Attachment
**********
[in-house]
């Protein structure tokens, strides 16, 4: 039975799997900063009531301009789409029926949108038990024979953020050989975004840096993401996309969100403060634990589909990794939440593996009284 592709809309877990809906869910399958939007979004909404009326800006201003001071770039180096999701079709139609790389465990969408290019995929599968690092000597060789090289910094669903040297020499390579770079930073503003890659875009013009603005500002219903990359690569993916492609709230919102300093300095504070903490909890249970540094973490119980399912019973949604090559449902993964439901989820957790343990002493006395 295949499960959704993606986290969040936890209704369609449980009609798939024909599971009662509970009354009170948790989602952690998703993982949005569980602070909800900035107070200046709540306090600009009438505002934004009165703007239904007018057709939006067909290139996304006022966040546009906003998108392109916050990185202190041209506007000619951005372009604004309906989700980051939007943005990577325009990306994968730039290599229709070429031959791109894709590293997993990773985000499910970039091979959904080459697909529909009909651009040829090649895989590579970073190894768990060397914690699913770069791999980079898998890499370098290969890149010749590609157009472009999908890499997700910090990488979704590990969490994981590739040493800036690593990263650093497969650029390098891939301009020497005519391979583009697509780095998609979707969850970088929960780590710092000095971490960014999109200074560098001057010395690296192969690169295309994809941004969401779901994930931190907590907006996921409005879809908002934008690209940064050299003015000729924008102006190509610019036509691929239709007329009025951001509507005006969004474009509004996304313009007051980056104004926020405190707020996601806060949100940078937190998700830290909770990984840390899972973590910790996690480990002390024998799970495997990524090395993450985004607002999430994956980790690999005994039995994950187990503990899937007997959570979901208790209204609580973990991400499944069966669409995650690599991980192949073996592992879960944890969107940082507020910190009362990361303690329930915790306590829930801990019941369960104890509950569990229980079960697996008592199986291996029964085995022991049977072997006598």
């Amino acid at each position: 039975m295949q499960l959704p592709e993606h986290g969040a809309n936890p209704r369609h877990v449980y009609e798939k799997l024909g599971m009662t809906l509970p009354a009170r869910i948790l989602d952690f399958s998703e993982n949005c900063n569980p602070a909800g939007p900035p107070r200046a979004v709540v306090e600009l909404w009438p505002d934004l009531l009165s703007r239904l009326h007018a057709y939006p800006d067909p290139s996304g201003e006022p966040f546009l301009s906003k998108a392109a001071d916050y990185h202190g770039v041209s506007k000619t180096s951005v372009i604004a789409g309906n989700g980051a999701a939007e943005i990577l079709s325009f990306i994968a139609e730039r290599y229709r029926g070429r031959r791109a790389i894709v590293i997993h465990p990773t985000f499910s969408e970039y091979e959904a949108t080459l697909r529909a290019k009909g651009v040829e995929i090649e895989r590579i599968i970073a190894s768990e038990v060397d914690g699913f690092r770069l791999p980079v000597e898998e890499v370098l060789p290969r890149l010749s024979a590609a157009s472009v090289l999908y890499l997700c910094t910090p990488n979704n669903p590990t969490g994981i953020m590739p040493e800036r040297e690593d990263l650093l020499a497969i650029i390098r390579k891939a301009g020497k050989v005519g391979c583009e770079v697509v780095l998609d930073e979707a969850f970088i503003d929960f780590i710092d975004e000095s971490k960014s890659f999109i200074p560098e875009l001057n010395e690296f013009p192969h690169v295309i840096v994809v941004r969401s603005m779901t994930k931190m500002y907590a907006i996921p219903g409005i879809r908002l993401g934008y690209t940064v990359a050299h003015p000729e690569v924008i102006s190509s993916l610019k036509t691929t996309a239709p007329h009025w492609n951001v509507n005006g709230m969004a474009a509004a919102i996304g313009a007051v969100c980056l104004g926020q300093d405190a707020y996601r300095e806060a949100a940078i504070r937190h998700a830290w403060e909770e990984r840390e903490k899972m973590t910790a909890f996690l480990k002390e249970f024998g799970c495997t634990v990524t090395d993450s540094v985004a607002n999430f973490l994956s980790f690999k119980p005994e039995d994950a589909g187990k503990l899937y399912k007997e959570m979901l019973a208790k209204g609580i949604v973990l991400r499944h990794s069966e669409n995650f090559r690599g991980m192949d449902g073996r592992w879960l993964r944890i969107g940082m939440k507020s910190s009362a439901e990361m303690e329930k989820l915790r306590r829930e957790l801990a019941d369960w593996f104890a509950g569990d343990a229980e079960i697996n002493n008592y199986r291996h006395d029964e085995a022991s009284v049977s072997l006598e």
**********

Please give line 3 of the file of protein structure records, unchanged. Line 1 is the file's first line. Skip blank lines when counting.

């Amino acid at each position: 039975m295949q499960l959704p592709e993606h986290g969040a809309n936890p209704r369609h877990v449980y009609e798939k799997l024909g599971m009662t809906l509970p009354a009170r869910i948790l989602d952690f399958s998703e993982n949005c900063n569980p602070a909800g939007p900035p107070r200046a979004v709540v306090e600009l909404w009438p505002d934004l009531l009165s703007r239904l009326h007018a057709y939006p800006d067909p290139s996304g201003e006022p966040f546009l301009s906003k998108a392109a001071d916050y990185h202190g770039v041209s506007k000619t180096s951005v372009i604004a789409g309906n989700g980051a999701a939007e943005i990577l079709s325009f990306i994968a139609e730039r290599y229709r029926g070429r031959r791109a790389i894709v590293i997993h465990p990773t985000f499910s969408e970039y091979e959904a949108t080459l697909r529909a290019k009909g651009v040829e995929i090649e895989r590579i599968i970073a190894s768990e038990v060397d914690g699913f690092r770069l791999p980079v000597e898998e890499v370098l060789p290969r890149l010749s024979a590609a157009s472009v090289l999908y890499l997700c910094t910090p990488n979704n669903p590990t969490g994981i953020m590739p040493e800036r040297e690593d990263l650093l020499a497969i650029i390098r390579k891939a301009g020497k050989v005519g391979c583009e770079v697509v780095l998609d930073e979707a969850f970088i503003d929960f780590i710092d975004e000095s971490k960014s890659f999109i200074p560098e875009l001057n010395e690296f013009p192969h690169v295309i840096v994809v941004r969401s603005m779901t994930k931190m500002y907590a907006i996921p219903g409005i879809r908002l993401g934008y690209t940064v990359a050299h003015p000729e690569v924008i102006s190509s993916l610019k036509t691929t996309a239709p007329h009025w492609n951001v509507n005006g709230m969004a474009a509004a919102i996304g313009a007051v969100c980056l104004g926020q300093d405190a707020y996601r300095e806060a949100a940078i504070r937190h998700a830290w403060e909770e990984r840390e903490k899972m973590t910790a909890f996690l480990k002390e249970f024998g799970c495997t634990v990524t090395d993450s540094v985004a607002n999430f973490l994956s980790f690999k119980p005994e039995d994950a589909g187990k503990l899937y399912k007997e959570m979901l019973a208790k209204g609580i949604v973990l991400r499944h990794s069966e669409n995650f090559r690599g991980m192949d449902g073996r592992w879960l993964r944890i969107g940082m939440k507020s910190s009362a439901e990361m303690e329930k989820l915790r306590r829930e957790l801990a019941d369960w593996f104890a509950g569990d343990a229980e079960i697996n002493n008592y199986r291996h006395d029964e085995a022991s009284v049977s072997l006598e």